Water, Sanitation and Hygiene (WASH) and environmental risk factors for soil-transmitted helminth intensity of infection in Timor-Leste, using real time PCR

Suzy J. Campbell, Susana V. Nery, Rebecca Wardell, Catherine A. D'Este, Darren J. Gray, James McCarthy, Rebecca Traub, Ross Andrews, Stacey Llewellyn, Andrew J. Vallely, Gail M. Williams, Archie Clements

    Research output: Contribution to journalMeeting Abstract

    Abstract

    No investigations have been undertaken of risk factors for intensity of soil-transmitted helminth (STH) infection in Timor-Leste. We present the first analysis of combined water sanitation and hygiene (WASH), environmental, ansocioeconomic risk factors undertaken using intensity of infection classes developed from qPCR diagnosis of STH. Questionnaires were used to collect WASH and demographic data from 24 villages in Manufahi District, Timor-Leste. An algorithm was developed to correlate PCR cycle threshold values to eggs per gram of faeces equivalents, using seeding experiments. Open-access environmental variables were obtained. A socioeconomic quintile was developed using principal component
    analysis. Multinomial mixed-effects regression was used to assess risk factors for intensity of Necator americanus and Ascaris infection in 2152 participants. In adjusted models incorporating WASH, socioeconomic and environmental variables, environmental variables were generally associated with infection intensity for both N. americanus and Ascaris spp. Precipitation (in centimetres) was associated with increased risk of moderate-intensity (adjusted relative risk (ARR) 6.1; 95% confidence interval (CI) 1.9-19.3) and heavy-intensity (ARR 6.6; 95%CI 3.1-14.1) N. americanus infection, as was sandy-loam soil around household (moderate-intensity ARR 2.1; 95%CI 1.0-4.3; heavy-intensity ARR 2.7; 95%CI 1.6-4.5; compared to no infection). For Ascaris, alkaline soil around the household was associated with reduced risk of moderate-intensity infection (ARR 0.21; 95%CI 0.09-0.51), and heavy-intensity infection (ARR 0.04; 95%CI 0.01-0.25). Few WASH risk factors were significant. Our novel approach of assigning infection intensity classes to PCR-diagnosed STH infection requires further research. In this high-prevalence setting, significant risk associations with environmental factors suggest that anthelmintic treatment should be integrated with other interventions, as conditions are favourable for ongoing environmental transmission. Integrated STH control strategies should be explored as a priority.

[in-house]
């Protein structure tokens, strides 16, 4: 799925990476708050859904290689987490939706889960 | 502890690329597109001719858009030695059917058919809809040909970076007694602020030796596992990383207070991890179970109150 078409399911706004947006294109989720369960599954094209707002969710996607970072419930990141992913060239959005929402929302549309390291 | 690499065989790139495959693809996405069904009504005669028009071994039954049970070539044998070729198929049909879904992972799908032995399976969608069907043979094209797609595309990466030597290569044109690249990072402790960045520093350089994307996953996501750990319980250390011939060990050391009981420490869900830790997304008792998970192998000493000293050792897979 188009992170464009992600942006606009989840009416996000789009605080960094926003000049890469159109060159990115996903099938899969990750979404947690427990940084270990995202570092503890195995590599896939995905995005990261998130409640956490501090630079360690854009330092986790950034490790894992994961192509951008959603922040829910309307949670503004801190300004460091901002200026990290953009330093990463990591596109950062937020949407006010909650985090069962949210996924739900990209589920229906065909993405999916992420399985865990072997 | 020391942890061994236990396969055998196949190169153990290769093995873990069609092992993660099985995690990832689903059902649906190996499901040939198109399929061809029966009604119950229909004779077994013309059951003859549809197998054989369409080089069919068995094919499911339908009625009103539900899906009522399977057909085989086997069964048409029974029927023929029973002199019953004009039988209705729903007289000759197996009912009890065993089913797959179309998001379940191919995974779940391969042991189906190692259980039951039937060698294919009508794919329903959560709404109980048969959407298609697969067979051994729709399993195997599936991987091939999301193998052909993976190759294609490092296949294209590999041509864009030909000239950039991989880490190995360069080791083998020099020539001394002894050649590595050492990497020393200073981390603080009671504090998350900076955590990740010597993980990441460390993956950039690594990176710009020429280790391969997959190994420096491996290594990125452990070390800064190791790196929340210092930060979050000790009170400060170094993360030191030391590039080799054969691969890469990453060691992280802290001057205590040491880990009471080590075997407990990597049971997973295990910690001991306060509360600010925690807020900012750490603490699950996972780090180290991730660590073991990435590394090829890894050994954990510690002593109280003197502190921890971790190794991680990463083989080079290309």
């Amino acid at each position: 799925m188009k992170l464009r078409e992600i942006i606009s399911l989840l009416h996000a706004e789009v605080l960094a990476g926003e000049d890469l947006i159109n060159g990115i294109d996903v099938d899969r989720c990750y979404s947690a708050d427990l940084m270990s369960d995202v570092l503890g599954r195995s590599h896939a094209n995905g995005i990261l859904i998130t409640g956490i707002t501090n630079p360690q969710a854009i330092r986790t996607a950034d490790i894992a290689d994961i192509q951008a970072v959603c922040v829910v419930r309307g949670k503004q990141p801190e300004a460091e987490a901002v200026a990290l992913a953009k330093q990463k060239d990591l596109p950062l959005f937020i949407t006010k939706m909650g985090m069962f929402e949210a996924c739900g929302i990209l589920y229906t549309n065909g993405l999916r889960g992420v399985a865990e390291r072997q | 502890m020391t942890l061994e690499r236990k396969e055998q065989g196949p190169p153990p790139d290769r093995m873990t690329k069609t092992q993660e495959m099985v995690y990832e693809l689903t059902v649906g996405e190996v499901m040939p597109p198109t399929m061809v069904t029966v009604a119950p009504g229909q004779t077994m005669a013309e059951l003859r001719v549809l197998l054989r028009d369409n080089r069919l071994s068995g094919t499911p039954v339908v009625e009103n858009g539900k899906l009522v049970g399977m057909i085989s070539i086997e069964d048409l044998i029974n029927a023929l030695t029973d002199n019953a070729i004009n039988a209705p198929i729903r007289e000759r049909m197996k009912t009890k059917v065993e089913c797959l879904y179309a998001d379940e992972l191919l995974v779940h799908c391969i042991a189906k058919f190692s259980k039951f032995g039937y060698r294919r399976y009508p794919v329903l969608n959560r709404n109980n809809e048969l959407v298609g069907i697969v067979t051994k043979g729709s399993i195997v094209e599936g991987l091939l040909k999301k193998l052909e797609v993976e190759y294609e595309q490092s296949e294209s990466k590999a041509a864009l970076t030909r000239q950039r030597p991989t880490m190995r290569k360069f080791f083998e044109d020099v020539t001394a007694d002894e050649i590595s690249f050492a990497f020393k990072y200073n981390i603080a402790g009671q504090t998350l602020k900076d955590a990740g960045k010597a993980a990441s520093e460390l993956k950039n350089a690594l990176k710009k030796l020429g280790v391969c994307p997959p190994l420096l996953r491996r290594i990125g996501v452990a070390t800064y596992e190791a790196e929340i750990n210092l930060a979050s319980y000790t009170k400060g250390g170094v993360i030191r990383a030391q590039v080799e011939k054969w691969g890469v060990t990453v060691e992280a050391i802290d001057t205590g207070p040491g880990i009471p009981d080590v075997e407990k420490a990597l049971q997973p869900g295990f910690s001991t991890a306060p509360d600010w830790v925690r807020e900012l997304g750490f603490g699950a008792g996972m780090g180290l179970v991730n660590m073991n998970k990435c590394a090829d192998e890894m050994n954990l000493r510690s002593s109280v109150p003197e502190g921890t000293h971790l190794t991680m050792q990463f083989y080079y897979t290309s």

Original languageEnglish
    Article number677
    Pages (from-to)213-213
    Number of pages1
    JournalAmerican Journal of Tropical Medicine and Hygiene
    Volume95
    Issue numberSuppl. 5
    DOIs
    Publication statusPublished - Mar 2017

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